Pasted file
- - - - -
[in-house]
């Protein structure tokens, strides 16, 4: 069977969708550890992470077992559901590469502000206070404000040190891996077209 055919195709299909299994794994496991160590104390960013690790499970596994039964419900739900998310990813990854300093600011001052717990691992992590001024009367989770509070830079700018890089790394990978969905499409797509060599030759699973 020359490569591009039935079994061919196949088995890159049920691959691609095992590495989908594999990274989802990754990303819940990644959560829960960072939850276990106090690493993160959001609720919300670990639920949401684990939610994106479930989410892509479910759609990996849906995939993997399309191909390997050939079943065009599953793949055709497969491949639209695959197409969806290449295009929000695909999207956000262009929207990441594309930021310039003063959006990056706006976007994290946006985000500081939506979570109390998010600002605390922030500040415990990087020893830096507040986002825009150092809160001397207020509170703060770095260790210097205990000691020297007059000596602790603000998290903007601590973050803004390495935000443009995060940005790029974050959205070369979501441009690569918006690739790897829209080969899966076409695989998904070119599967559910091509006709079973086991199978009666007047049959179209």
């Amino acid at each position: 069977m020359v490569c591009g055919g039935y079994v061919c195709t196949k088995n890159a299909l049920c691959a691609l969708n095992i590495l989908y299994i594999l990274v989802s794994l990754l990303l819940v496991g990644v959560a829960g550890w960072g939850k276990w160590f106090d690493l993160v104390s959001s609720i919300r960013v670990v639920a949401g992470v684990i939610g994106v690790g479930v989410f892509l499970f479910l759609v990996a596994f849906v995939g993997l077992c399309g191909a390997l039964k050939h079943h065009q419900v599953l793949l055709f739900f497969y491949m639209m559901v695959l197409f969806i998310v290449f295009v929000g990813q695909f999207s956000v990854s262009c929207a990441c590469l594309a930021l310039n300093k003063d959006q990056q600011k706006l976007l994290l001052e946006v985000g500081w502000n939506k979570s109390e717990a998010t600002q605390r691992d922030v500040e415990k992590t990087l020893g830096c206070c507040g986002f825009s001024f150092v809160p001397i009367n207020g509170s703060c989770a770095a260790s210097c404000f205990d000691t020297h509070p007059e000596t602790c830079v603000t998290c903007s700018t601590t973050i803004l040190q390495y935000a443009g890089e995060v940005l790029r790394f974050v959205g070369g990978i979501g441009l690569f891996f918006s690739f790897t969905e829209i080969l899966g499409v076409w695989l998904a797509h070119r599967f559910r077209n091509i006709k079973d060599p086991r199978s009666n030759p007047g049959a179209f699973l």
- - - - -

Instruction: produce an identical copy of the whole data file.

[in-house]
């Protein structure tokens, strides 16, 4: 069977969708550890992470077992559901590469502000206070404000040190891996077209 055919195709299909299994794994496991160590104390960013690790499970596994039964419900739900998310990813990854300093600011001052717990691992992590001024009367989770509070830079700018890089790394990978969905499409797509060599030759699973 020359490569591009039935079994061919196949088995890159049920691959691609095992590495989908594999990274989802990754990303819940990644959560829960960072939850276990106090690493993160959001609720919300670990639920949401684990939610994106479930989410892509479910759609990996849906995939993997399309191909390997050939079943065009599953793949055709497969491949639209695959197409969806290449295009929000695909999207956000262009929207990441594309930021310039003063959006990056706006976007994290946006985000500081939506979570109390998010600002605390922030500040415990990087020893830096507040986002825009150092809160001397207020509170703060770095260790210097205990000691020297007059000596602790603000998290903007601590973050803004390495935000443009995060940005790029974050959205070369979501441009690569918006690739790897829209080969899966076409695989998904070119599967559910091509006709079973086991199978009666007047049959179209």
């Amino acid at each position: 069977m020359v490569c591009g055919g039935y079994v061919c195709t196949k088995n890159a299909l049920c691959a691609l969708n095992i590495l989908y299994i594999l990274v989802s794994l990754l990303l819940v496991g990644v959560a829960g550890w960072g939850k276990w160590f106090d690493l993160v104390s959001s609720i919300r960013v670990v639920a949401g992470v684990i939610g994106v690790g479930v989410f892509l499970f479910l759609v990996a596994f849906v995939g993997l077992c399309g191909a390997l039964k050939h079943h065009q419900v599953l793949l055709f739900f497969y491949m639209m559901v695959l197409f969806i998310v290449f295009v929000g990813q695909f999207s956000v990854s262009c929207a990441c590469l594309a930021l310039n300093k003063d959006q990056q600011k706006l976007l994290l001052e946006v985000g500081w502000n939506k979570s109390e717990a998010t600002q605390r691992d922030v500040e415990k992590t990087l020893g830096c206070c507040g986002f825009s001024f150092v809160p001397i009367n207020g509170s703060c989770a770095a260790s210097c404000f205990d000691t020297h509070p007059e000596t602790c830079v603000t998290c903007s700018t601590t973050i803004l040190q390495y935000a443009g890089e995060v940005l790029r790394f974050v959205g070369g990978i979501g441009l690569f891996f918006s690739f790897t969905e829209i080969l899966g499409v076409w695989l998904a797509h070119r599967f559910r077209n091509i006709k079973d060599p086991r199978s009666n030759p007047g049959a179209f699973l």